Josephine’s intelligence and resourcefulness is shown in a new way when she lets Clarke have control of her body temporarily because her survival skills are required in order to escape. She sees no risk to this because she will be able to regain control as soon as Clarke goes to sleep. To make it simpler to explore this conflict Josephine becomes a visible presence to Clarke so they can continue the dynamic that was recently established. Clarke back in control further moves things on and starts to tie the plots together as she heads for Gabriel which almost certainly means a reunion with Octavia. Josephine will likely continue to serve as a voice in Clarke’s ear reminding her how futile her efforts are and how little time she has left. It’s about the right time for things to start coming together and escalating with the march towards the end of the season starting to kick in.
An excellent episode with a strong thematic through line, compelling exploration of difficult moral questions and a definitive turning point for Octavia. Kane’s reaction to waking up in a new body once he understands what the cost of him being able to survive is. He is immediately against this and wants to put an end to the Primes perpetuating their own existence at the expense of others. Interestingly he doesn’t chastise Abby for agreeing to this as he understands her pain and need to have Kane in her life but he also can’t go on living when the cost is another life. Greyston Holt’s time playing Kane is short lived but effective; he does a good job playing a recognisable Kane with a sense of unease about him; almost as if he’s uncomfortable in his skin which definitely tracks with the current situation. The loss of self has been explored through Josephine and her loss of empathy over the centuries so it’s good to see that mirrored in Kaine not feeling comfortable in his new body. His debate with Indra that includes acknowledgement of the questionable decisions that brought them to this point is particularly interesting and having this lead to his sacrifice in order to prevent the Primes from continuing to kill others to perpetuate their lives makes for a really powerful exit that is wonderfully performed and dripping with emotion. It seems fitting that Kane be floated considering he ordered many to their death the same way. His loss means the loss of one of the central moral pillars the show has so it remains to be seen who will step up in his place and how Abby will cope.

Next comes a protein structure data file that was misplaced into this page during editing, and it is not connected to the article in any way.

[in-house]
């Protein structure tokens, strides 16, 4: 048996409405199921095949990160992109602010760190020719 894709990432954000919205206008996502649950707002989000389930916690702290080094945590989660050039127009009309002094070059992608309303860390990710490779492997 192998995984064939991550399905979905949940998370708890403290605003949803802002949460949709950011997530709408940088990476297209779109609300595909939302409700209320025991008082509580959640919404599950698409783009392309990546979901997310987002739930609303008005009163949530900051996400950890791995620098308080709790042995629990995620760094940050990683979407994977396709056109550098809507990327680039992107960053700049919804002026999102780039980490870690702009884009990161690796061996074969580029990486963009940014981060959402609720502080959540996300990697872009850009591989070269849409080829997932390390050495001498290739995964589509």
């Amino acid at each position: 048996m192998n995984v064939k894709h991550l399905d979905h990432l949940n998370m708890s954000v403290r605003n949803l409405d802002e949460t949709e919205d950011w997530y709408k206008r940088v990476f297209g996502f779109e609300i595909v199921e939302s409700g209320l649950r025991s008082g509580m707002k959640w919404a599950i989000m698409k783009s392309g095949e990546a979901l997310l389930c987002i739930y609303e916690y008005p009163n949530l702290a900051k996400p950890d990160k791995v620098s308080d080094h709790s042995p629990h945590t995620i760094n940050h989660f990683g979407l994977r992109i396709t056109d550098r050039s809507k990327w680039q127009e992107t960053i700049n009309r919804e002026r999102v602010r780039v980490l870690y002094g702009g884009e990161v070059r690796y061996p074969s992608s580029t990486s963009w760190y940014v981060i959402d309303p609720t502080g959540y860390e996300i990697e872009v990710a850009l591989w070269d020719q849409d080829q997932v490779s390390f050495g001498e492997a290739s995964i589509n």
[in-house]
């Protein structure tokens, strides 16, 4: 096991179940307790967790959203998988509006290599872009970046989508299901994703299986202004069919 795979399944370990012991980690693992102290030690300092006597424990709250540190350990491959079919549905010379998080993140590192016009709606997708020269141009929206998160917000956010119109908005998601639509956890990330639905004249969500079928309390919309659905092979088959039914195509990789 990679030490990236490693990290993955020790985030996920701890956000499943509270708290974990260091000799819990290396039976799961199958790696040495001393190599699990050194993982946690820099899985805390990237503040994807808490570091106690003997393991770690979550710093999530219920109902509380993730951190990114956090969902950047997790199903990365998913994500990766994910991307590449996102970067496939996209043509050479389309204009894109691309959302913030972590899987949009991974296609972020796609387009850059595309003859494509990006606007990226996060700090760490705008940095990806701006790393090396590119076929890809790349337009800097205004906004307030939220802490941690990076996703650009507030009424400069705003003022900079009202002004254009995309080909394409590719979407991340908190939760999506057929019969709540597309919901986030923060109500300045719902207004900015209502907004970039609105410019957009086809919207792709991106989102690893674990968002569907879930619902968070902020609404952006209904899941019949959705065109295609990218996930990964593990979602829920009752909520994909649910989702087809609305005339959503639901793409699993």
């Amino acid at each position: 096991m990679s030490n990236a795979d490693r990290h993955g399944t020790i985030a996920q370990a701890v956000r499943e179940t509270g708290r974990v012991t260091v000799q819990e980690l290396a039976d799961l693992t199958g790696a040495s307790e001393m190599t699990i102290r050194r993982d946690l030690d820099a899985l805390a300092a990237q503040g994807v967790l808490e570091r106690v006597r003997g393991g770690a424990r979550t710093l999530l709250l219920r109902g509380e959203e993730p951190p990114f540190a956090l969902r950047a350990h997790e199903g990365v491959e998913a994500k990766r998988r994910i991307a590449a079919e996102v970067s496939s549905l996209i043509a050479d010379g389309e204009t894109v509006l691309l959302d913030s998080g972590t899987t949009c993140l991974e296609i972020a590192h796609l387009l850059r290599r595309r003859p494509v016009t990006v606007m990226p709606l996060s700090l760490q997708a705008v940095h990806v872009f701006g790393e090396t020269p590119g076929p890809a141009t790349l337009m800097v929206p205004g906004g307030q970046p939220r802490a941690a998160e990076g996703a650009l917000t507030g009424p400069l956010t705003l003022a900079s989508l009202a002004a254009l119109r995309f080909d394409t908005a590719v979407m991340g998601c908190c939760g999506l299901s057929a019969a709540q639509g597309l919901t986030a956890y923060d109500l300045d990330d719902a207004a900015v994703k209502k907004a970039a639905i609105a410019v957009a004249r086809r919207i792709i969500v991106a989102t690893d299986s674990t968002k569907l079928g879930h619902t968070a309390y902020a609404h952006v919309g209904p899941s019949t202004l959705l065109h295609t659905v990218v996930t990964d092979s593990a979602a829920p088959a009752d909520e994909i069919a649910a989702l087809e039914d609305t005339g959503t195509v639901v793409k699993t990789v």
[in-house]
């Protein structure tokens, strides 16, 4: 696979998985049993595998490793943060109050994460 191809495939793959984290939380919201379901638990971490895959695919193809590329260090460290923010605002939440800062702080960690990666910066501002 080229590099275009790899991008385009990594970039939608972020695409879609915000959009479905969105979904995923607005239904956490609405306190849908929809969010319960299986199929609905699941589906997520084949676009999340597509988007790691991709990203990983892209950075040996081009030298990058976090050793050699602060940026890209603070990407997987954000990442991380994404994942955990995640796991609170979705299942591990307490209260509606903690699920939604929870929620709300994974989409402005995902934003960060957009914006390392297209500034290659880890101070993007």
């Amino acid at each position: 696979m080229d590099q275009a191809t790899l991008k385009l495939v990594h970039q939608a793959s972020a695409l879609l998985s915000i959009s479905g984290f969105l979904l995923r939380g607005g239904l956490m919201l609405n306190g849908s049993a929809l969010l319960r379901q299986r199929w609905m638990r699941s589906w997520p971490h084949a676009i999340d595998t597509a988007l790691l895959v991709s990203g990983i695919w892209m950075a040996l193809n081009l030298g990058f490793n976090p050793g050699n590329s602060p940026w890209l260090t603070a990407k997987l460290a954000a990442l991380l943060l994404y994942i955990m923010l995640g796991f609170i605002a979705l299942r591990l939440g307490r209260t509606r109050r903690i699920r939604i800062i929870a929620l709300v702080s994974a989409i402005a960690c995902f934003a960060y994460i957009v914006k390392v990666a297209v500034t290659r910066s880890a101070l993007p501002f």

Tying into the idea of moving forward while being better is Octavia’s internal conflict characterised through a manifestation of Pike forcing her to confront things about herself she has been ignoring. She is forced to acknowledge that a large part of who she is is because of Pike and her response to him killing Lincoln. Ever since then she has fallen into a pattern of behaviour where killing was justified as being necessary for the survival of herself and those closest to her. Her part in this episode is about recognising this and putting it behind her as shown by her fighting and killing the Bloodreina side of herself. The shift in her personality is immediately apparent when she wakes up from this head trip; suddenly she seems unburdened and determined to earn her redemption through whatever action she takes next. Less connected to the running theme is the Bellamy/Josephine plot though it is no less interesting. There is some repetition without expansion but the deeper insight into her connection with Gabriel and the commentary on how relationships can shift through this as well as the complex Bellamy/Clarke relationship is compelling. Having Clarke back because Josephine feels that her skills are needed and there’s no risk to letting her out since control can easily be regained helps move things along in really profound ways. Things are starting to come together now that the end of the season is in sight.
- a strong thematic throughline
- Kane’s reaction to waking up in a new body
- Greyston Holt’s performance as Kaine
- Kane reacting to Abby’s involvement with understanding
- the debate over the mistakes of the past and what is needed to move on in the future
- Indra playing Devil’s Advocate in that debate
- Kane’s moving death
- Octavia confronting truths she tried to ignore
- the manifestation of Pike forcing her to address uncomfortable issues
- Octavia choosing to be a better person and killing the Bloodreina side of herself
- seeing her unburdened and determined afterwards
- insight into the Josephine/Gabriel relationship and using it as a mirror of the Clarke/Bellamy connection
- Clarke back in action
- the Josephine/Bellamy plot not matching the running theme of the other two